Thankfully, what God teaches his beloved sojourners and exiles is in glorious contrast to what we see taking place in our world today with all the anarchistic movements that flood the news. It brought to mind a long-ago situation in which God’s beloved sojourners and exiles were in subjection to a government that was oppressing them with slavery. You can read about this in the book of Exodus.[7]

The over-riding thing that stood out was that, in contrast to an anarchistic movement that seeks to overthrow one government and establish another, the people of God did what was consistent with their identity as the children of God.   

During those many days the king of Egypt died, and the people of Israel groaned because of their slavery and cried out for help. Their cry for rescue from slavery came up to God. And God heard their groaning, and God remembered his covenant with Abraham, with Isaac, and with Jacob. 25 God saw the people of Israel—and God knew.[8]

The point for me was that the people of God groaned and cried out for help, looking to the King of their kingdom, not the government that oppressed them. Their subjection to God led to their supplication about their unfair treatment. God’s faithfulness to his covenant shone out and he began working in answer to his children’s prayers. This reminded me of the great revivals throughout history that were not brought about by Christians staging protests against their governments, but by uniting in prayers of repentance and faith that God would intervene and turn their countries back to him in a big way.[9]

As God hears the prayers of his people, and prepares the way for their deliverance, we get a wonderful example of how God’s children live in subjection to God while in subjection to a government. First, when Pharaoh commanded that the Hebrew baby boys be put to death, we are told that, the midwives feared God and did not do as the king of Egypt commanded them, but let the male children live.”[10] Living in fear and subjection to God will lead us in how to disobey specific laws of a government while still living in subjection to that government. A government has no right to command the murdering of babies (prior to birth included), and so our subjection to God requires defiance of such unjust laws while continuing to live in subjection to the general laws of the land, so to speak.

As the situation unfolds, when Moses was born, and Moses’ mother protected him from the king’s law, the book of Hebrews describes it like this, “By faith Moses, when he was born, was hidden for three months by his parents, because they saw that the child was beautiful, and they were not afraid of the king's edict.”[11] Because Moses’ parents were living by faith, they were not afraid of an evil governmental edict even though it put them in danger of being caught and punished for disobedience. They were not boycotting, or setting up lobbyist groups, or publishing tweets and posts about the terrible Pharaoh of the land. They simply lived in subjection to God, subjecting themselves to a life of slavery, praying in supplication that God would intervene, while refusing to subject themselves to the murderous edicts of a wicked king.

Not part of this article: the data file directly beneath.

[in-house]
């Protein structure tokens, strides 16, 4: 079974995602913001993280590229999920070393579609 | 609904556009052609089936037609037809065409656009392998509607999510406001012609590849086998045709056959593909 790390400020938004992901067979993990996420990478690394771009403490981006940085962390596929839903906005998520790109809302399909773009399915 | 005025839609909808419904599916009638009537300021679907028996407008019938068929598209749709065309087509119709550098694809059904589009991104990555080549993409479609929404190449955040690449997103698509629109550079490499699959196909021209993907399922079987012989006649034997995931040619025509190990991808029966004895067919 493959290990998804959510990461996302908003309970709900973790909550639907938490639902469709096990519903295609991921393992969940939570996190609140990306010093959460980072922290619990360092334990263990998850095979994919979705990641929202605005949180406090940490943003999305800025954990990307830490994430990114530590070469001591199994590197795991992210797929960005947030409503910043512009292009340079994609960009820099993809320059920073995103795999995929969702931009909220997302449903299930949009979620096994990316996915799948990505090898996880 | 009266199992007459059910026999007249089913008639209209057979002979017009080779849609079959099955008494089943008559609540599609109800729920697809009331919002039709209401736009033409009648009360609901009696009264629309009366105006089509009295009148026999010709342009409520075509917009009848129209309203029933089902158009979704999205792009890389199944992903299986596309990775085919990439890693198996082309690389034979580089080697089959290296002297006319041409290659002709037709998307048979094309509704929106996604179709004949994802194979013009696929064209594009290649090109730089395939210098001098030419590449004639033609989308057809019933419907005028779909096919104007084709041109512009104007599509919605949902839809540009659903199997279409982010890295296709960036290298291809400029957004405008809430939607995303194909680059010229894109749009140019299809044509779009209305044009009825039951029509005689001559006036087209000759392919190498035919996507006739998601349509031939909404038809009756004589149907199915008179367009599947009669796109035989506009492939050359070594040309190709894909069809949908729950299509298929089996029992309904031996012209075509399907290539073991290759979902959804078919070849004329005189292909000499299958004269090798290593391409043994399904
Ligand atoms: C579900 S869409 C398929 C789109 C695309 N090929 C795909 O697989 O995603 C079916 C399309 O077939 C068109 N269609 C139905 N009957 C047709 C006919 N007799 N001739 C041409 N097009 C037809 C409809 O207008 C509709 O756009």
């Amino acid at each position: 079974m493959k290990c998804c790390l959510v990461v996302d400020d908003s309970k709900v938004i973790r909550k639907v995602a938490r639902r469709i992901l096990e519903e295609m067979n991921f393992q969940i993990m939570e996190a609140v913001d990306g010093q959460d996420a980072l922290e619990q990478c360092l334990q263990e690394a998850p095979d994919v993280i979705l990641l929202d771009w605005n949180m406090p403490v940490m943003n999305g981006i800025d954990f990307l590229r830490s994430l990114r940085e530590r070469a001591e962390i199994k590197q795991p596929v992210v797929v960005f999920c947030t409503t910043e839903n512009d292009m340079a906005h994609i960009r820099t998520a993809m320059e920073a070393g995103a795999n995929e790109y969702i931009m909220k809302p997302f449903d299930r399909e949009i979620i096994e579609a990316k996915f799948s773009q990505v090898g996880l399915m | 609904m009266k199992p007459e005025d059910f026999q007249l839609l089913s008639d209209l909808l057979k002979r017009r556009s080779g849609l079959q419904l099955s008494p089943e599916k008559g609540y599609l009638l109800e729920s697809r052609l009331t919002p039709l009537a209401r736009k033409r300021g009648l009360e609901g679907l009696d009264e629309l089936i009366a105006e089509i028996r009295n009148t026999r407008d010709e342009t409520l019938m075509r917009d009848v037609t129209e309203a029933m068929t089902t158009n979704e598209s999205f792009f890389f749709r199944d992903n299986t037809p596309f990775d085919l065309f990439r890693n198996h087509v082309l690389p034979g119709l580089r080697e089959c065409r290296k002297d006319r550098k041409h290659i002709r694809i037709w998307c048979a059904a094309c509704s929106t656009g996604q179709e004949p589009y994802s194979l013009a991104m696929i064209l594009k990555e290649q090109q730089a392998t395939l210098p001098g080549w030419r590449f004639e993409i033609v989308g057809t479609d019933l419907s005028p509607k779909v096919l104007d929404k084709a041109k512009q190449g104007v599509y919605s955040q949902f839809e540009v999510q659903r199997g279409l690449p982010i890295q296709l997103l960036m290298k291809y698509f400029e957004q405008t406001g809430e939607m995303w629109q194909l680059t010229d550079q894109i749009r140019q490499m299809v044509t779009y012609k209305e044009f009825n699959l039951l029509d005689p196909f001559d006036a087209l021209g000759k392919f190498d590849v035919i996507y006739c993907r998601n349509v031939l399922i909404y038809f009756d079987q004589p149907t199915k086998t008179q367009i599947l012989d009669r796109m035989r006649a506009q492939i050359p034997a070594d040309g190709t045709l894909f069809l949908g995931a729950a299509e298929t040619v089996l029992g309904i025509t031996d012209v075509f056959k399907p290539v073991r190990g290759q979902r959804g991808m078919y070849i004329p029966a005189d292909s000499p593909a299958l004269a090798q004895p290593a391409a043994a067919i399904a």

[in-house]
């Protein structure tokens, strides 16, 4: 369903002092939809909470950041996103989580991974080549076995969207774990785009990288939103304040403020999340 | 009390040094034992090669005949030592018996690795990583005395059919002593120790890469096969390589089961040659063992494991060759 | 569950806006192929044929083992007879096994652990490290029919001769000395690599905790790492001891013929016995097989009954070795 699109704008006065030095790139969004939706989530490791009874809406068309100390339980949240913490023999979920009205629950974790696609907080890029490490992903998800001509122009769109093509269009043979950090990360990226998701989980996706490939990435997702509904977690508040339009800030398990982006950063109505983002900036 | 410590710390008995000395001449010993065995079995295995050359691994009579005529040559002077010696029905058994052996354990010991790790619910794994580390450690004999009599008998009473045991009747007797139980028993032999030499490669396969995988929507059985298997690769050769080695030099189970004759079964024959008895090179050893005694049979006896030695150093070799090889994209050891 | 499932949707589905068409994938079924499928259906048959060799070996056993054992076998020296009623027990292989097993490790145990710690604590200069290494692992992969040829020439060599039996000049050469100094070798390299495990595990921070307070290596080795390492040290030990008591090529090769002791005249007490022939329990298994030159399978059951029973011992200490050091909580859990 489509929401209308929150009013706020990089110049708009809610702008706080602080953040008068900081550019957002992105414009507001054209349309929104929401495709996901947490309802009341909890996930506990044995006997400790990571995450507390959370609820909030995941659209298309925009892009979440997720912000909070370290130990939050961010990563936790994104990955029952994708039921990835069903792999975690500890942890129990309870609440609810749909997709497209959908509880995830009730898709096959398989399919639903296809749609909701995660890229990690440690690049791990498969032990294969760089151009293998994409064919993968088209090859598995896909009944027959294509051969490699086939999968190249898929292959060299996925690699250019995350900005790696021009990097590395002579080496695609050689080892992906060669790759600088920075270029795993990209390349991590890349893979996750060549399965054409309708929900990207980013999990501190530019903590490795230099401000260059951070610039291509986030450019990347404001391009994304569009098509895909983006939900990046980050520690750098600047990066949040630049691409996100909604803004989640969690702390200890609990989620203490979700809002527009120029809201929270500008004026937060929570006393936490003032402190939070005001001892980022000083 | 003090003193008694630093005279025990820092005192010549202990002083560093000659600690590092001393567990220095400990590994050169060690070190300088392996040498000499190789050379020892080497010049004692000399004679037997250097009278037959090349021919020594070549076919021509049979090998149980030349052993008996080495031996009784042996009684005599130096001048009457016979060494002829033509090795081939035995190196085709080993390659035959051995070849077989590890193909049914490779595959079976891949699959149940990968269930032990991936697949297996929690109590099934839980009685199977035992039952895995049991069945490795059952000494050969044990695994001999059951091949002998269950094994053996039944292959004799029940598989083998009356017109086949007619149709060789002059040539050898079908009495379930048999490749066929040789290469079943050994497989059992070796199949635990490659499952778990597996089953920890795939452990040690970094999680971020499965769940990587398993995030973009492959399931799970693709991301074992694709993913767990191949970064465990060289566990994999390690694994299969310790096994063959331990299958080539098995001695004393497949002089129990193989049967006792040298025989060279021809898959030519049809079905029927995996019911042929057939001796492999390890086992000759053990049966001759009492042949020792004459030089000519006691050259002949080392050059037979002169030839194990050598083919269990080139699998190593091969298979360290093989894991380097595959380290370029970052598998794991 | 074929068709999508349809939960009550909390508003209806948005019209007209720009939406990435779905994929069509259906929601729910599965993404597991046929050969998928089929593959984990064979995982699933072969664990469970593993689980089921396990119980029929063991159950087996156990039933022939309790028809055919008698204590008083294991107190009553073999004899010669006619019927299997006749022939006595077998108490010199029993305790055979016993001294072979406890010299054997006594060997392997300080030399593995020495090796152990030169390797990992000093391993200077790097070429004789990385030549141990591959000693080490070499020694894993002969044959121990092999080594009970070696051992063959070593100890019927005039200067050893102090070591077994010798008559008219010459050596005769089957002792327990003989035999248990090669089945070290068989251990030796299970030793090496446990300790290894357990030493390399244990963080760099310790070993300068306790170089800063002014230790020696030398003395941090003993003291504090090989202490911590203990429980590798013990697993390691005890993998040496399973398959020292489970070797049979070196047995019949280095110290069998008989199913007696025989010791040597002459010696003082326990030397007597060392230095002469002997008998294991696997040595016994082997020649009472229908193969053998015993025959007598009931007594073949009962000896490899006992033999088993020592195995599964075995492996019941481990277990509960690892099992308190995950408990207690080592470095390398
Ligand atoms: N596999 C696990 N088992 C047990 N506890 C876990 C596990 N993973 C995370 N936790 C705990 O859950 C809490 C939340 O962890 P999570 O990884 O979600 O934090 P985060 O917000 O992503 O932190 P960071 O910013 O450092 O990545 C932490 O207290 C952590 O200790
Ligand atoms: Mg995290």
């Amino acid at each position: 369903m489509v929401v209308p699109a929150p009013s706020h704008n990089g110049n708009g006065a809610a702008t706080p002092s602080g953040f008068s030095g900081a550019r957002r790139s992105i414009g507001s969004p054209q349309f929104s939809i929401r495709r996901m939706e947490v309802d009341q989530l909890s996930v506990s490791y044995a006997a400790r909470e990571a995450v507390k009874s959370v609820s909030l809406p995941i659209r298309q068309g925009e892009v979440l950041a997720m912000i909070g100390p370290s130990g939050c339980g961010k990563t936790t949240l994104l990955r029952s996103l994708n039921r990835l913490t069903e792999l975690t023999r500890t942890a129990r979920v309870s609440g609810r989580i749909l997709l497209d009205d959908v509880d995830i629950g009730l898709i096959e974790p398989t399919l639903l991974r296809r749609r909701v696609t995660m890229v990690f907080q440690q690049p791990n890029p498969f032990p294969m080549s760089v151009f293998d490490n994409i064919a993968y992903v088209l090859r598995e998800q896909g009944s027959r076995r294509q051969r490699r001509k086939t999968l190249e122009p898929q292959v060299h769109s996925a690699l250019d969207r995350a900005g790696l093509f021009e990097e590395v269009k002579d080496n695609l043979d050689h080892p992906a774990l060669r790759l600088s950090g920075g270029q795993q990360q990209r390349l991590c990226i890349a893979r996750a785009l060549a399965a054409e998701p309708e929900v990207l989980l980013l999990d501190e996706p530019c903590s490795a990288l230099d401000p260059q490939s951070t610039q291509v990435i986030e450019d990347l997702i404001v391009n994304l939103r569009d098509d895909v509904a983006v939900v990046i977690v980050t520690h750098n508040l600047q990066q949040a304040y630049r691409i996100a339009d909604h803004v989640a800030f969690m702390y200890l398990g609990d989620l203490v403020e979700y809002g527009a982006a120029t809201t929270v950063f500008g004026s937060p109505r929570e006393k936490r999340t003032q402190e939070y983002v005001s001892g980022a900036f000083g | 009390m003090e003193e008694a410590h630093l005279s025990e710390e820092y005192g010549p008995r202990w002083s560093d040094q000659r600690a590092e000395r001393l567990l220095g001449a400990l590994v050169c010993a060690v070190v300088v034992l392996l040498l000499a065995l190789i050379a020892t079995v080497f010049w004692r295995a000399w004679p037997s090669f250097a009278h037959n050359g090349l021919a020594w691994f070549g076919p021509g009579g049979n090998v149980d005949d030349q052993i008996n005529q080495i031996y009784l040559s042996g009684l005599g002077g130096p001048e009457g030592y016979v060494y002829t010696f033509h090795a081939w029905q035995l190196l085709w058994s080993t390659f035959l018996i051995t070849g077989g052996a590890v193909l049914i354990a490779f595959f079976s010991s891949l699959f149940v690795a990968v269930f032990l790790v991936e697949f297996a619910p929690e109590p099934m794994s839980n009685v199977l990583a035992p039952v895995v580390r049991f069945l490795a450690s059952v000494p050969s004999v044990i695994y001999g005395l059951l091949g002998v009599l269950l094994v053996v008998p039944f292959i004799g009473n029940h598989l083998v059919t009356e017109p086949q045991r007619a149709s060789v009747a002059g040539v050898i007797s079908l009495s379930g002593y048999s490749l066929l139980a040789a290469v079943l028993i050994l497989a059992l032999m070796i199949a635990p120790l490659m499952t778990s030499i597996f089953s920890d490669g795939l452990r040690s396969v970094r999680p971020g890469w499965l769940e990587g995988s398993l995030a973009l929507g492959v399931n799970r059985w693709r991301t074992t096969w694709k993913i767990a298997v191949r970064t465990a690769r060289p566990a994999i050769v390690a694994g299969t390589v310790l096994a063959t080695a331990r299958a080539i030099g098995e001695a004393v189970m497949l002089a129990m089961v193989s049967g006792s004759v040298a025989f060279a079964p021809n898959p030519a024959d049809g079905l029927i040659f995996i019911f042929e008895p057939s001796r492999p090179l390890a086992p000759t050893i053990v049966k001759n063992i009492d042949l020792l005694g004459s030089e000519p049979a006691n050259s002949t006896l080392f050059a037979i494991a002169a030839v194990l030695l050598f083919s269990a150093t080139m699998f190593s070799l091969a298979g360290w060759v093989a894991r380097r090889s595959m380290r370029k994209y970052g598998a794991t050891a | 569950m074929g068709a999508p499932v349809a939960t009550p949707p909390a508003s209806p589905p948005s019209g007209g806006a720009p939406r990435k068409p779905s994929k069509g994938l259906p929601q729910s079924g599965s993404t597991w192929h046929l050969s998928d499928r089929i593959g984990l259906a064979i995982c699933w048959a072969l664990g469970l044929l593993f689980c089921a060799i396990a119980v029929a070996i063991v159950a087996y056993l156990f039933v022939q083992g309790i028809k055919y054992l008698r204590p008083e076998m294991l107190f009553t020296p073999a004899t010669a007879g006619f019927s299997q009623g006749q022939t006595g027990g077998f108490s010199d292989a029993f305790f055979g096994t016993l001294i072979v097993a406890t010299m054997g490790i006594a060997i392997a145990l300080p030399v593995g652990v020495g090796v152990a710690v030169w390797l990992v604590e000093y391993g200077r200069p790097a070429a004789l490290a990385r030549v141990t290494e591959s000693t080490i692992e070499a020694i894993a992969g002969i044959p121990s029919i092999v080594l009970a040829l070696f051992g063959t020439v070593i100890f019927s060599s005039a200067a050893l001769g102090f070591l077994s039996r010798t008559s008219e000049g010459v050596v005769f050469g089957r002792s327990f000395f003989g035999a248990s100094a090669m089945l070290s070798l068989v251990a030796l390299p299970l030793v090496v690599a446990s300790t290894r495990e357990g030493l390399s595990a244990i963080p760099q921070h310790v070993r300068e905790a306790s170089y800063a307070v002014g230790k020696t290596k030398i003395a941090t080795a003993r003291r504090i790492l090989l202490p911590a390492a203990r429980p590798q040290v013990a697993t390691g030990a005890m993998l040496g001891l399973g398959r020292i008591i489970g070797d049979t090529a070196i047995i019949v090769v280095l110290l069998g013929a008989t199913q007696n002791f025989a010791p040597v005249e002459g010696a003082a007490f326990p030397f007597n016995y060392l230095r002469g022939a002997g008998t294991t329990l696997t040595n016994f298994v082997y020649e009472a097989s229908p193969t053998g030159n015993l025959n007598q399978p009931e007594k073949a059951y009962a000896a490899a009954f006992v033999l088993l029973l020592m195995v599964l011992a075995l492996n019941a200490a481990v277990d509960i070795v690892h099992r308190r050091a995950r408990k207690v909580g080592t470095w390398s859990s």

Conclusion: because our primary identity in the world is as the beloved sojourners and exiles of God (not citizens of whichever country we are living in), our subjection to human institutions of government is governed by our subjection to God our Father and Jesus Christ our King. This means abstaining from the fleshly, sarky passions that would cause us to relate to worldly governments just like the Worldlings around us, and it means living such honorable lives filled with such good works that, even if people presently accuse us of being evil for not endorsing their sin, at the return of Jesus Christ they will see that the church Jesus was building has indeed revealed his glory after all.

© 2017 Monte Vigh ~ Box 517, Merritt, BC, V1K 1B8 ~
Unless otherwise noted, Scriptures are from the English Standard Version (The Holy Bible, English Standard Version Copyright © 2001 by Crossway Bibles, a division of Good News Publishers.)

[1] John 17:14-16
[2] I Peter 2:11
[3] Ephesians 5:1-2
[4] John 14:1-3
[5] I Peter 2:11-12
[6] I Peter 2:13
[8] Exodus 2:23-25
[9] Here is a short audio/video clip of Duncan Campbell recounting the great story of the revival that God poured over the Hebrides Islands of Scotland between 1948-1952:
[10] Exodus 1:17
[11] Hebrews 11:23